When I was 17, in my penultimate year of Higher Education, I was told I had to start applying for university. There was no real discussion about what I wanted to do with my life, or where I wanted to go. It had always just been assumed that I would go to university and get a degree which would get me a good job.
At 17, I had absolutely no idea. I thought I might like to go travelling, to volunteer in Africa for a while, to explore the world. But I was told that this wasn't an option. That if I took a gap year, I'd be throwing away my education and would find it really hard to get back in later on. And I accepted that.
I accepted being told that I had to go to a top twenty ranked university. So of course I compared that list with a map, and pinpointed the six universities that were furthest away from home. If I wasn't allowed to travel, I might as well get as far away as I could, even if it was within someone else's limitations. Despite being told this was not a good reason for picking a university, I couldn't see any other reasons or way to decide, so this would have to do.
Long story short, I ended up getting the A and two B's in my A-levels, needed to accept a place at the University of Edinburgh (at the time ranking in the top 10; now ranking number 18). So on 11th September 2005, I jumped in the car, my belongings in the boot, ready to head off on what people told me would be the biggest adventure of my life so far. After getting out again to say goodbye to my family, I finally settled down for the five hour drive, with my dad, up to my new home. Although I wasn't allowed to call it home. Home was in Wales. Edinburgh was just where I went to university.
Fast forward four years to June 2009. I had survived first year - depression, anorexia, only just scraped through exams, didn't really know anyone I felt comfortable with; Second year - got promoted to Bar Supervisor, met some people I'm still friends with, just about scraped through exams; Third year - moved in with an awesome flat-mate, got promoted again, felt more comfortable around people, met the boy who is still my boyfriend, did slightly better in exams; Fourth year - moved house again, realised I hated being outside (a problem for someone doing an Ecology degree, which I was), messed up my dissertation and final exams (apparently slating the subject you are studying in your final exam is generally frowned upon), graduated with a 2.2, knew I never wanted to see trees or grass ever again.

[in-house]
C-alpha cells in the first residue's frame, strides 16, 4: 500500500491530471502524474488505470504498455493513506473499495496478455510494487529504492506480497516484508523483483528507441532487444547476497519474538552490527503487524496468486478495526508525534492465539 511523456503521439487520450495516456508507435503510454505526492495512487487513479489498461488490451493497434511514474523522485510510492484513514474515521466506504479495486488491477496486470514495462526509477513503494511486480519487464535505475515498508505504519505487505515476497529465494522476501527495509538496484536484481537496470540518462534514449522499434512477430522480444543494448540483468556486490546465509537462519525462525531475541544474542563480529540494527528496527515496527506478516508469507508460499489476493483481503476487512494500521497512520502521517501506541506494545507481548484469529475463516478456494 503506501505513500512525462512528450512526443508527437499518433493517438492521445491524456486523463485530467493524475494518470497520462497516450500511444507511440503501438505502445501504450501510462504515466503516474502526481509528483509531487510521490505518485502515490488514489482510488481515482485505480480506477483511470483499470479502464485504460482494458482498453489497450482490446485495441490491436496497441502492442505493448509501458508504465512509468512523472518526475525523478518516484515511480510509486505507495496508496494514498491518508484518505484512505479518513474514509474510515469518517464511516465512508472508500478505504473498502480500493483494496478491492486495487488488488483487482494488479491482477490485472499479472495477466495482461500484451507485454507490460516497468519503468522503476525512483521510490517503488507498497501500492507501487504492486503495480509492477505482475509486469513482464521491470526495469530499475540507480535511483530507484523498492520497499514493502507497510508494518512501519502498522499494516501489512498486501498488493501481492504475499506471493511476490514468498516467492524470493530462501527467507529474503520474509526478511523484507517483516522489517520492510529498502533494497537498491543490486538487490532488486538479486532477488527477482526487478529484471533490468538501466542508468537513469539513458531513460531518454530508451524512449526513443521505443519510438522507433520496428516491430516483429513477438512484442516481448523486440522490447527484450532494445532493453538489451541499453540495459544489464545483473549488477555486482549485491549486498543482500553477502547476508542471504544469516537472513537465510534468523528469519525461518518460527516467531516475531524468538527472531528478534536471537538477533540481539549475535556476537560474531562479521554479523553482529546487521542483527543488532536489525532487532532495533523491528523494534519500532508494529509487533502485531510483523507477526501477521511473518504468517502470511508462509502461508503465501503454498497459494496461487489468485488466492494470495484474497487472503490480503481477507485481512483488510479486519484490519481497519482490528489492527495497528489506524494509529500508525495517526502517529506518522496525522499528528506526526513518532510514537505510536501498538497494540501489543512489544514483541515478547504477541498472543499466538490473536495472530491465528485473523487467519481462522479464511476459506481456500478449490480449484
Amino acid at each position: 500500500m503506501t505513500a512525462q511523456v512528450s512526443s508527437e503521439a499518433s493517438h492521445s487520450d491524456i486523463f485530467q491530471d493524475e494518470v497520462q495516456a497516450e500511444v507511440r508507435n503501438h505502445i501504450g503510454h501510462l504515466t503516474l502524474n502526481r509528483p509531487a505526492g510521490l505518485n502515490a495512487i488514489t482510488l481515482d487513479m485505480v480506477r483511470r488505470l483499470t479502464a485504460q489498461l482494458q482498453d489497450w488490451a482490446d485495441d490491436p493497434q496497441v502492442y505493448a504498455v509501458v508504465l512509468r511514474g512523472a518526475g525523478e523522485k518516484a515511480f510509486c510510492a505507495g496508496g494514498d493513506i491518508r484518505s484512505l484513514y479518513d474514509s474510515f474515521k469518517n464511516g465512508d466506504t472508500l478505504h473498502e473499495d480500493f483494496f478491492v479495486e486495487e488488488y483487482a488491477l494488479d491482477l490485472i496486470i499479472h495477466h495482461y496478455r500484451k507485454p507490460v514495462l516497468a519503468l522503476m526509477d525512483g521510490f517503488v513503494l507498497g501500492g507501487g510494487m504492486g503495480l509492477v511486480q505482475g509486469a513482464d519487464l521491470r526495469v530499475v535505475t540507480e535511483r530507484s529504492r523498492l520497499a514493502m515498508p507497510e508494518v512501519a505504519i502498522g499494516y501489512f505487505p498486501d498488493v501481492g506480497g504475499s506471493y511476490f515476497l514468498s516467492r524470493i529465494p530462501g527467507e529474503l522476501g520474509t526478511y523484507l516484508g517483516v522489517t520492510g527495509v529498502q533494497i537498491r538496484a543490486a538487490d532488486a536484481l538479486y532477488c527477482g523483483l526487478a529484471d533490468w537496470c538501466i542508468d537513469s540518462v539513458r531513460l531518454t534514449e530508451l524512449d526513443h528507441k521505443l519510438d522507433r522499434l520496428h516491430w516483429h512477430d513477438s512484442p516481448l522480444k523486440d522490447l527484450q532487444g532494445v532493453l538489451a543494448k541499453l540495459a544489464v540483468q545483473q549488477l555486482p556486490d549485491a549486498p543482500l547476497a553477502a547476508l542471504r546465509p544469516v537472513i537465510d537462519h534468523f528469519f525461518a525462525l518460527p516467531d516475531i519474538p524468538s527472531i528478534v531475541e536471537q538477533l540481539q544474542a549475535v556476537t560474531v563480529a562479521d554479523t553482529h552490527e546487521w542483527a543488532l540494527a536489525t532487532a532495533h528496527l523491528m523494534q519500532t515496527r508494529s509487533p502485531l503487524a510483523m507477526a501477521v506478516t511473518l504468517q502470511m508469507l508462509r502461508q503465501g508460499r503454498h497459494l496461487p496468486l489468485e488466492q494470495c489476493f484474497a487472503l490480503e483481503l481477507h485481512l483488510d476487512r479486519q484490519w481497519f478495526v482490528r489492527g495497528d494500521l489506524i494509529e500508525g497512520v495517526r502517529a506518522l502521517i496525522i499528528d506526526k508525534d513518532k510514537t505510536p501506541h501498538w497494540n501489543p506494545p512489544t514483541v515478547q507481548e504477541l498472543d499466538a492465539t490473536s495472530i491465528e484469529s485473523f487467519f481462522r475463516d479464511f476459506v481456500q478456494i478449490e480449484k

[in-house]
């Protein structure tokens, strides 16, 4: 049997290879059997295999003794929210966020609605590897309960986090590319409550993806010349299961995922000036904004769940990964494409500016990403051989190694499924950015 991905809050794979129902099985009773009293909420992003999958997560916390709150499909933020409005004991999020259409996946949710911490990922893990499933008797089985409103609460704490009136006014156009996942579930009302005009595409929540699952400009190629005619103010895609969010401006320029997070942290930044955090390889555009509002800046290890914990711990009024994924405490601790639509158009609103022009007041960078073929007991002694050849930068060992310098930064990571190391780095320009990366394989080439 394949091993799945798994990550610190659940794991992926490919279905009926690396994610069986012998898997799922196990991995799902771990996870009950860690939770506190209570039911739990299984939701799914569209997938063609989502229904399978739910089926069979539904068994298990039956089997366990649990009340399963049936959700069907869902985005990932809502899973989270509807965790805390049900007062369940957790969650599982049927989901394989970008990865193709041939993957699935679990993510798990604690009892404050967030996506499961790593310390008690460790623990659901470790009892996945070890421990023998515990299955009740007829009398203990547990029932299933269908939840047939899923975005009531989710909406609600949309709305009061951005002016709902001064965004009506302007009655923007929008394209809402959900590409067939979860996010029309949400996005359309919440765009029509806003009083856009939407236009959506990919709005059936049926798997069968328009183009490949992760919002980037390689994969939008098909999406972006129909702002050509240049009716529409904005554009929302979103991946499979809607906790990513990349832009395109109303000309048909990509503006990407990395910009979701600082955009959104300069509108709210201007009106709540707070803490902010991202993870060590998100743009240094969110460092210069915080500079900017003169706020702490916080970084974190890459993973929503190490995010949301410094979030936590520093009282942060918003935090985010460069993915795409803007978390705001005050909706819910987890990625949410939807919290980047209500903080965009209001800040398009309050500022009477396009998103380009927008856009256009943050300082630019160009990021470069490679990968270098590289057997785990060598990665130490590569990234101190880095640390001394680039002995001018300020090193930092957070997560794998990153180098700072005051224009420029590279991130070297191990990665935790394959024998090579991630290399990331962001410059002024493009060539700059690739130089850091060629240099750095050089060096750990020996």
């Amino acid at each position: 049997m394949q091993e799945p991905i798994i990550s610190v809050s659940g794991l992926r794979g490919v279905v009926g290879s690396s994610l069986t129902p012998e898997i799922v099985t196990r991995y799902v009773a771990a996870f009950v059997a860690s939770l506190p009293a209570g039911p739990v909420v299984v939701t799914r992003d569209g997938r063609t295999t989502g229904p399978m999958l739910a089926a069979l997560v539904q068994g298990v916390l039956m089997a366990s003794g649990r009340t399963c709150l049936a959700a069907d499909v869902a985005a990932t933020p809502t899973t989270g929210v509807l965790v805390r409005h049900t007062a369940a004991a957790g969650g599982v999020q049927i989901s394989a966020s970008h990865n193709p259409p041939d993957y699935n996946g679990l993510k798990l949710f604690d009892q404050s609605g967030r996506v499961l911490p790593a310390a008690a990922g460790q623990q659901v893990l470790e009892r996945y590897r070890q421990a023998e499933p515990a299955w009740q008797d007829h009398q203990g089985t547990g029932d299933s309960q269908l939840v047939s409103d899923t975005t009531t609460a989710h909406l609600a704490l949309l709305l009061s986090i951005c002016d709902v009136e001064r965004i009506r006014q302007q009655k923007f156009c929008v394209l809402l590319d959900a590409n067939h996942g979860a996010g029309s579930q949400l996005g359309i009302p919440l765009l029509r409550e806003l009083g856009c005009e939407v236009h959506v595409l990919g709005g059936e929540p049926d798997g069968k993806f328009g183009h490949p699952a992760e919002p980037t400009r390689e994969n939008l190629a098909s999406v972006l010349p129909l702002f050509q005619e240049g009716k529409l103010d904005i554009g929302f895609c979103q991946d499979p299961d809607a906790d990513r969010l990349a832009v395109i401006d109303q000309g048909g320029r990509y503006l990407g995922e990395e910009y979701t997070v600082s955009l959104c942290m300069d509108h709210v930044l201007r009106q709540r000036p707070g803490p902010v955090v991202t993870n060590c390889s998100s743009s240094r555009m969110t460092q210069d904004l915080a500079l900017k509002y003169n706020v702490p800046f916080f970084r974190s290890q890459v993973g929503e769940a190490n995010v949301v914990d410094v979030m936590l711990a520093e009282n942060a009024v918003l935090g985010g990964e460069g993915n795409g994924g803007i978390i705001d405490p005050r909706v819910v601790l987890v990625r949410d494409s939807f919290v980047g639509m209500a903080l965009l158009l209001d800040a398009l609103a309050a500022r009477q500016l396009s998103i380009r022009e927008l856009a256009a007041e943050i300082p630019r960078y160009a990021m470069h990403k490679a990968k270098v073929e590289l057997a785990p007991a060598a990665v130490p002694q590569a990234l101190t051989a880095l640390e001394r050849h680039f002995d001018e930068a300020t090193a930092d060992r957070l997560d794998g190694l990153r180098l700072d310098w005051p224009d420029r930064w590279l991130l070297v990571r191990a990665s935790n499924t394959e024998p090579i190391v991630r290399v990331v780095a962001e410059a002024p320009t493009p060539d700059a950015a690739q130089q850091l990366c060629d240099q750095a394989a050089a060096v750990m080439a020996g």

Basically, looking back, I'm about 98% certain my undergraduate degree was a complete waste of time.
So when I decided in August 2011 that I was going to take on an MSc, I was determined this time to do better. I'm not stupid, I could totally get a distinction. And this time it was on my terms. None of this top-twenty rated nonsense. I wanted to go somewhere where I felt like a real person, where tutors knew my name and I wasn't just a statistic. I also wanted to go somewhere I knew had a good reputation for the course I wanted to study. And this is how I ended up at Edinburgh Napier University (currently ranking at number 98 in the UK, if you really care).
Today, I have become a lot more realistic about my own abilities and my expectation of myself. Ok, maybe I could have got a distinction. If I hadn't been working full time, been to the UN HQ in New York to represent WAGGGS, been battling major depression and the resultant months of counselling... So now I'm not expecting a distinction. Infact, even if I only just scrape a pass it will be enough (as long as I get more than the 53% I got for my undergraduate dissertation). Knowing that I made the decision to come back to studying, at a time in my life knowing it wouldn't be great, and that I stuck with it, that is enough. Having a Masters degree is something I never thought four years ago that I would ever achieve. So to have come through it so spectuacularly (I'm thinking a bit like a bull in a china shop) is a huge achievement.
And this time round, it doesn't matter that I know I don't want to work in the field relating to my degree. That's almost not the point. I survived, I don't feel guilty and I have a job. And soon, hopefully, I will be able to call myself Rosy Burgess, BSc (Hons), MSc. If I want to. Which I don't.
I do still want to go travelling though.
NB. There's nothing wrong with the University of Edinburgh. I am really proud to have studied there and to be part of the alumni. I just prefer Napier.